AN EVALUATION OF ORTHO-PHENYL PHENOL AS A FUNGICIDAL FUMIGANT FOR ARCHIVES AND LIBRARIES
John H. Haines, & Stuart A. Kohler
2 PRESENT FUMIGATION STUDY
THE FUNGI used in these tests were prepared by simulating the conditions encountered with water-damaged paper. A heavy concentration of spores from mature agar-grown cultures was transferred to filter paper wedges. Some were allowed to dry to simulate airborne or direct contact contamination. Others were kept moist for 48 hours to encourage germination. Theoretically, the most resistant part of the fungus life cycle is the mature spore because its cell wall is the least permeable and its metabolism the lowest. The freshly germinated spore should be the most vulnerable as its metabolism and cell wall permeability are high. Thousands, or perhaps millions, of spores were used in each sample. This large concentration reflects that to be found on moldy paper.
The paper wedges were fumigated and then placed on a fresh nutrient agar plate. Some of the spores were transferred onto the agar, the rest left on the paper which was placed on the agar. In the absence of toxic substance, both sets of spores would germinate and grow well. If the toxin is fungistatic, that is if the fungus remains viable but is prevented from germinating only in the presence of the toxin, then the spores on the agar would germinate and the spores on the toxin-impregnated paper would not germinate until the fumigant disperses. If the fumigant is fungicidal, no germination would take place on either the agar or the paper no matter how long they are incubated. To be an effective fumigant for archival purposes, it must be fungicidal instead of fungistatic.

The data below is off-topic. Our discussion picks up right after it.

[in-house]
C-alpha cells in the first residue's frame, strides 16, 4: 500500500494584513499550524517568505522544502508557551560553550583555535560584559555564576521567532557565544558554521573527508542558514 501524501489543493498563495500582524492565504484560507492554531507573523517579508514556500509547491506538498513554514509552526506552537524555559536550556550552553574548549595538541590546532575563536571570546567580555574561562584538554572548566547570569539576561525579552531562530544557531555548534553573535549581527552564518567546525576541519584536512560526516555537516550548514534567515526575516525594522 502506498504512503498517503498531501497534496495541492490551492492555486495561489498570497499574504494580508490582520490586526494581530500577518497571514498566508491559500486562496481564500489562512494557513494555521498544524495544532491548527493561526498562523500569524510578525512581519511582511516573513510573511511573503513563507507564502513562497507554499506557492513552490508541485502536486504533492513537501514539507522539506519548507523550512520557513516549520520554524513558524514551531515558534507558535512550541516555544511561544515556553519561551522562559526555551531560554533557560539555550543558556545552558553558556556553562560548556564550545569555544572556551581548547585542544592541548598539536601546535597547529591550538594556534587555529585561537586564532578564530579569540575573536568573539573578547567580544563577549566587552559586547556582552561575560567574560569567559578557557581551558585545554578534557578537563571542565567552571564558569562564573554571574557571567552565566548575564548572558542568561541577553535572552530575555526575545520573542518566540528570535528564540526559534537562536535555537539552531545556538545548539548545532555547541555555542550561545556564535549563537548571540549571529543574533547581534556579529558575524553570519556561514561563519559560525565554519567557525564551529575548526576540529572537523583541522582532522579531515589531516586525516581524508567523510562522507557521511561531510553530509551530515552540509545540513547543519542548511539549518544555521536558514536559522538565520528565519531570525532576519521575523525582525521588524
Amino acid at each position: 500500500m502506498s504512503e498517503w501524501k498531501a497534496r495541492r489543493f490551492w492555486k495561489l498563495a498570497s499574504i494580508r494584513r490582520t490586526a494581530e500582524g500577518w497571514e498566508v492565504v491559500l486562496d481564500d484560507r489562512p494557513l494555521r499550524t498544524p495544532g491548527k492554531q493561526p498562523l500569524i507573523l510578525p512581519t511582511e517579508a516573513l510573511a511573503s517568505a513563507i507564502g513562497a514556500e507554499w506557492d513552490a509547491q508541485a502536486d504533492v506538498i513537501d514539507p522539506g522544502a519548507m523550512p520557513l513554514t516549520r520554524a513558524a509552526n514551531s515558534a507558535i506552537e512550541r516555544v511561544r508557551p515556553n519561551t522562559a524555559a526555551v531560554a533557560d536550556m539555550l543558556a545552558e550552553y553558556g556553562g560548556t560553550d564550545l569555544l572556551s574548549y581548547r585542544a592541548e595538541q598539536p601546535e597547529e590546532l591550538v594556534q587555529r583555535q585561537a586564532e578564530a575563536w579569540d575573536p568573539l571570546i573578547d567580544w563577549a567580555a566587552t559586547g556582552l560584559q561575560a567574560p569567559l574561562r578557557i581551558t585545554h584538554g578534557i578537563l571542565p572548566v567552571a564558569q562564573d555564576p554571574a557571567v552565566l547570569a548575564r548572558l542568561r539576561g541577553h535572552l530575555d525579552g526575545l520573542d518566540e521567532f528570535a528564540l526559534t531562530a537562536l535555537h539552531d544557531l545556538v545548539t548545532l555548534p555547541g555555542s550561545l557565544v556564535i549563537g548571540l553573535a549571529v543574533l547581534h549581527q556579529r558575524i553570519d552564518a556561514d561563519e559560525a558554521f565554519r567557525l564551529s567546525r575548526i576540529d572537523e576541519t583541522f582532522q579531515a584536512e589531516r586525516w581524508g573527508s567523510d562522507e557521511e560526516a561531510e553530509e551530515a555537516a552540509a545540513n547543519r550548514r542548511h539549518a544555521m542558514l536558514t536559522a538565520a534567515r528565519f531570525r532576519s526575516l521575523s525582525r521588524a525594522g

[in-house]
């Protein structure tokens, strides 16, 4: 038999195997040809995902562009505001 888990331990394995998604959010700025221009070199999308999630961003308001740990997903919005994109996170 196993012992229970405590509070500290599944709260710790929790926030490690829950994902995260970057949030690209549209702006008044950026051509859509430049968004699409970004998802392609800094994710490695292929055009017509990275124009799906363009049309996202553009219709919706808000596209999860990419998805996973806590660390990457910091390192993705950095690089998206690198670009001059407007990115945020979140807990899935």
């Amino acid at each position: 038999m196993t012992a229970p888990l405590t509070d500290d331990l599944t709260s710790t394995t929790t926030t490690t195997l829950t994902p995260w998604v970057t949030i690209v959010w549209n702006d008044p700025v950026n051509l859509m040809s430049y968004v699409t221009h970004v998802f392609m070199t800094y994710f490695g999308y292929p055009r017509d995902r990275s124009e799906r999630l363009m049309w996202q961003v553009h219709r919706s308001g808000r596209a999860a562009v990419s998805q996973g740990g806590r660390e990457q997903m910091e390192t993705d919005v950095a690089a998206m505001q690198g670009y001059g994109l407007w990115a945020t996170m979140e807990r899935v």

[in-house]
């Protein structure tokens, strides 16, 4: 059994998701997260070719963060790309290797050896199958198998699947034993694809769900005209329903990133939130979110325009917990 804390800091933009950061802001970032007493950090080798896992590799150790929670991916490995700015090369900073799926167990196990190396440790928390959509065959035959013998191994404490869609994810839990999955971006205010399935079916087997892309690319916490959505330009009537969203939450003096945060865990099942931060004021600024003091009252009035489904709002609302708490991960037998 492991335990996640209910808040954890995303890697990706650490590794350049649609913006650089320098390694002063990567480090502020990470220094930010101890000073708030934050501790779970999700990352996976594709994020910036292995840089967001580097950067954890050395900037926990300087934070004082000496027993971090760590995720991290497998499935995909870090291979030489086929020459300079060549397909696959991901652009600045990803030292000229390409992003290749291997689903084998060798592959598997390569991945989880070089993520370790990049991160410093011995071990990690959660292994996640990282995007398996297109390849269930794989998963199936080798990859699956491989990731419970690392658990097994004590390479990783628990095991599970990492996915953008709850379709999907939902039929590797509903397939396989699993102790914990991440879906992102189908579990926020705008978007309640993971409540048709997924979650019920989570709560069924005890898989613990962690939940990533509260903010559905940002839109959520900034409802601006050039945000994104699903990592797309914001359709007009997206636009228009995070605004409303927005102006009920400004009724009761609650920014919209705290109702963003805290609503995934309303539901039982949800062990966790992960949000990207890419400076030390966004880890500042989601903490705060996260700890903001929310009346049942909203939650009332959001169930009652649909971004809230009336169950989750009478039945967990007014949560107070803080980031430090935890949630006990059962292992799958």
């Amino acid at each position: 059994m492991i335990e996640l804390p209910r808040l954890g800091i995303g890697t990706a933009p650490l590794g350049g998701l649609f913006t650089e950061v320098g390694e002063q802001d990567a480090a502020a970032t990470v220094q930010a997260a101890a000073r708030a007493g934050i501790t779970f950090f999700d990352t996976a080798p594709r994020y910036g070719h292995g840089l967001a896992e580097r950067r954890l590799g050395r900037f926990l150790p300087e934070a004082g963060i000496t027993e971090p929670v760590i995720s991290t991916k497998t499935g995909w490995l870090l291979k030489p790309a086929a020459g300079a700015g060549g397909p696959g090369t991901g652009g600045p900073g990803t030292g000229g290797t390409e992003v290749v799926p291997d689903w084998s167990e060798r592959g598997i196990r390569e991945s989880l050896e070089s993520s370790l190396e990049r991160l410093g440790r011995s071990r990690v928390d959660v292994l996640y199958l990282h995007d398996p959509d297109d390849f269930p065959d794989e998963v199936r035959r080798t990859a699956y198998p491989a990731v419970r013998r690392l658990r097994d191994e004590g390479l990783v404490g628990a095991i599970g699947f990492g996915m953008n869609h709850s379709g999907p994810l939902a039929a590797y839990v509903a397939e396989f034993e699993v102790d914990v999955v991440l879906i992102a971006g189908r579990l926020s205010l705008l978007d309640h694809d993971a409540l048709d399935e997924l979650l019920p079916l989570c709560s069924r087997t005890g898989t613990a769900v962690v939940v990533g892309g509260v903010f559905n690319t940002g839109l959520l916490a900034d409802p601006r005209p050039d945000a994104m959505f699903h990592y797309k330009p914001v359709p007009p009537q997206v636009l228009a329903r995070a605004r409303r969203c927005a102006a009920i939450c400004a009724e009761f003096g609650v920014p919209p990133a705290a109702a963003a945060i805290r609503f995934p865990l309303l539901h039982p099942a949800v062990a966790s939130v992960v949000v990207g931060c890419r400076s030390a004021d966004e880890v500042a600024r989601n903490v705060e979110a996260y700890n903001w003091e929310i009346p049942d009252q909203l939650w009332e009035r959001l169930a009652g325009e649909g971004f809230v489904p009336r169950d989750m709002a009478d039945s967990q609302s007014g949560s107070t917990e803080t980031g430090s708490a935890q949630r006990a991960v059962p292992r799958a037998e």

2.1 Materials and Methods
The fungus strains tested here were obtained from stock cultures maintained at the Mycology Laboratory of New York State Health Department in Albany. Their species and stock numbers are listed in Table 1. They were grown for 7 to 10 days on 2.5% Fisher's Malt extract in 1.5% agar. Whatman 110 mm, #1 filter paper discs were cut into four wedge-shaped segments and steam sterilized. The wedges were pressed lightly onto the mature fungus colony to pick up enough spores to color lightly the surface. The inoculated papers were placed on “V”-shaped glass tubing in sterile plastic petri plates. Sterile water was added to one set of samples while the other was kept dry. Control spores were treated the same way but placed outside the fumigation cabinets during the test. They all germinated and grew. All the paper wedges were transferred to 2.5% malt again after fumigation by pressing them upside down on the agar surface on one side of the petri plate to dislodge some spores and then placing the paper with the spore side up on the other side of the plate. The plates were examined for 15 days after inoculation.
Table 1. Fungus Strains Used for Tests